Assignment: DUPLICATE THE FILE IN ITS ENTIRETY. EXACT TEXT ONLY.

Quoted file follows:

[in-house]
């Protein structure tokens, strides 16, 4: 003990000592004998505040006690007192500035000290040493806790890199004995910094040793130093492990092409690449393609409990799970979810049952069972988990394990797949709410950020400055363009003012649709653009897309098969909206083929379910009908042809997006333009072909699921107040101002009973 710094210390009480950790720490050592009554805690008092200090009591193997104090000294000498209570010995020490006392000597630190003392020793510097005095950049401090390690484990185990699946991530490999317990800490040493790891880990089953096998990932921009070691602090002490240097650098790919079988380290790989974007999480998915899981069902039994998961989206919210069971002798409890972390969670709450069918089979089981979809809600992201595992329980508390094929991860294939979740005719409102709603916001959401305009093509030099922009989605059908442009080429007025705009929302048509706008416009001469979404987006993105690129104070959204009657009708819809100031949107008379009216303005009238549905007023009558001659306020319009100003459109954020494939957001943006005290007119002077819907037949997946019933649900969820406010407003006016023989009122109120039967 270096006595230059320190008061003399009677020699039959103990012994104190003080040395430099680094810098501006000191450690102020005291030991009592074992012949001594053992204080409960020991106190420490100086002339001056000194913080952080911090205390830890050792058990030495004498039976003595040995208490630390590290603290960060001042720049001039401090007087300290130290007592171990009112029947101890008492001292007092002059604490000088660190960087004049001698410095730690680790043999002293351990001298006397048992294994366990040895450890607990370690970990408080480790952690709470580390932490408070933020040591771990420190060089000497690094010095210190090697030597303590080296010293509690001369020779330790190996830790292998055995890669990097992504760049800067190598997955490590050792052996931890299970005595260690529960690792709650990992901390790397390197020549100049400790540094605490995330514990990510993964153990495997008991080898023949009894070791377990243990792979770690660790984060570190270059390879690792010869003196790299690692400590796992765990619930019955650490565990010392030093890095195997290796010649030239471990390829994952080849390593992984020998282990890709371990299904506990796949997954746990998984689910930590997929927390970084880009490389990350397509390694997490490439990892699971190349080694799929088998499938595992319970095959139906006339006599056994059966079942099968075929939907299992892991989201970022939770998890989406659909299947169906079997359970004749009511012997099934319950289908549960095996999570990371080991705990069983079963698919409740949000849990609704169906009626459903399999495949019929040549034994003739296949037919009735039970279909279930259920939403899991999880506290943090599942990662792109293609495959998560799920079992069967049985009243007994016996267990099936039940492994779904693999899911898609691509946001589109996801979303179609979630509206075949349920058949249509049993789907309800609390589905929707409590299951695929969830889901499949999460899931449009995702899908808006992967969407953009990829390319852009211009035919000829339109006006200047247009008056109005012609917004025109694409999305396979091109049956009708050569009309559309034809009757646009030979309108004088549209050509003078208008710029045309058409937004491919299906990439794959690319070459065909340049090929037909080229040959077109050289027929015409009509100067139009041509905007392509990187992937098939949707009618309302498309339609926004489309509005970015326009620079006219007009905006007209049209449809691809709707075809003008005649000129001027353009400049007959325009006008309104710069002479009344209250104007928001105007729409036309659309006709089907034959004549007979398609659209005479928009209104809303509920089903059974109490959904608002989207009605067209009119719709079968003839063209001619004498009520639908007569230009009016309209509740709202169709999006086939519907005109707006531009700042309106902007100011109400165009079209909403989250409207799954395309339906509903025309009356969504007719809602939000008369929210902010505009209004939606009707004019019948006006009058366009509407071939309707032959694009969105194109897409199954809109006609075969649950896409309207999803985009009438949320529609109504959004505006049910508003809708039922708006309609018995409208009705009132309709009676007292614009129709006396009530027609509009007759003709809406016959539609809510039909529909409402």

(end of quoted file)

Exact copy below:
[in-house]
């Protein structure tokens, strides 16, 4: 003990000592004998505040006690007192500035000290040493806790890199004995910094040793130093492990092409690449393609409990799970979810049952069972988990394990797949709410950020400055363009003012649709653009897309098969909206083929379910009908042809997006333009072909699921107040101002009973 710094210390009480950790720490050592009554805690008092200090009591193997104090000294000498209570010995020490006392000597630190003392020793510097005095950049401090390690484990185990699946991530490999317990800490040493790891880990089953096998990932921009070691602090002490240097650098790919079988380290790989974007999480998915899981069902039994998961989206919210069971002798409890972390969670709450069918089979089981979809809600992201595992329980508390094929991860294939979740005719409102709603916001959401305009093509030099922009989605059908442009080429007025705009929302048509706008416009001469979404987006993105690129104070959204009657009708819809100031949107008379009216303005009238549905007023009558001659306020319009100003459109954020494939957001943006005290007119002077819907037949997946019933649900969820406010407003006016023989009122109120039967 270096006595230059320190008061003399009677020699039959103990012994104190003080040395430099680094810098501006000191450690102020005291030991009592074992012949001594053992204080409960020991106190420490100086002339001056000194913080952080911090205390830890050792058990030495004498039976003595040995208490630390590290603290960060001042720049001039401090007087300290130290007592171990009112029947101890008492001292007092002059604490000088660190960087004049001698410095730690680790043999002293351990001298006397048992294994366990040895450890607990370690970990408080480790952690709470580390932490408070933020040591771990420190060089000497690094010095210190090697030597303590080296010293509690001369020779330790190996830790292998055995890669990097992504760049800067190598997955490590050792052996931890299970005595260690529960690792709650990992901390790397390197020549100049400790540094605490995330514990990510993964153990495997008991080898023949009894070791377990243990792979770690660790984060570190270059390879690792010869003196790299690692400590796992765990619930019955650490565990010392030093890095195997290796010649030239471990390829994952080849390593992984020998282990890709371990299904506990796949997954746990998984689910930590997929927390970084880009490389990350397509390694997490490439990892699971190349080694799929088998499938595992319970095959139906006339006599056994059966079942099968075929939907299992892991989201970022939770998890989406659909299947169906079997359970004749009511012997099934319950289908549960095996999570990371080991705990069983079963698919409740949000849990609704169906009626459903399999495949019929040549034994003739296949037919009735039970279909279930259920939403899991999880506290943090599942990662792109293609495959998560799920079992069967049985009243007994016996267990099936039940492994779904693999899911898609691509946001589109996801979303179609979630509206075949349920058949249509049993789907309800609390589905929707409590299951695929969830889901499949999460899931449009995702899908808006992967969407953009990829390319852009211009035919000829339109006006200047247009008056109005012609917004025109694409999305396979091109049956009708050569009309559309034809009757646009030979309108004088549209050509003078208008710029045309058409937004491919299906990439794959690319070459065909340049090929037909080229040959077109050289027929015409009509100067139009041509905007392509990187992937098939949707009618309302498309339609926004489309509005970015326009620079006219007009905006007209049209449809691809709707075809003008005649000129001027353009400049007959325009006008309104710069002479009344209250104007928001105007729409036309659309006709089907034959004549007979398609659209005479928009209104809303509920089903059974109490959904608002989207009605067209009119719709079968003839063209001619004498009520639908007569230009009016309209509740709202169709999006086939519907005109707006531009700042309106902007100011109400165009079209909403989250409207799954395309339906509903025309009356969504007719809602939000008369929210902010505009209004939606009707004019019948006006009058366009509407071939309707032959694009969105194109897409199954809109006609075969649950896409309207999803985009009438949320529609109504959004505006049910508003809708039922708006309609018995409208009705009132309709009676007292614009129709006396009530027609509009007759003709809406016959539609809510039909529909409402």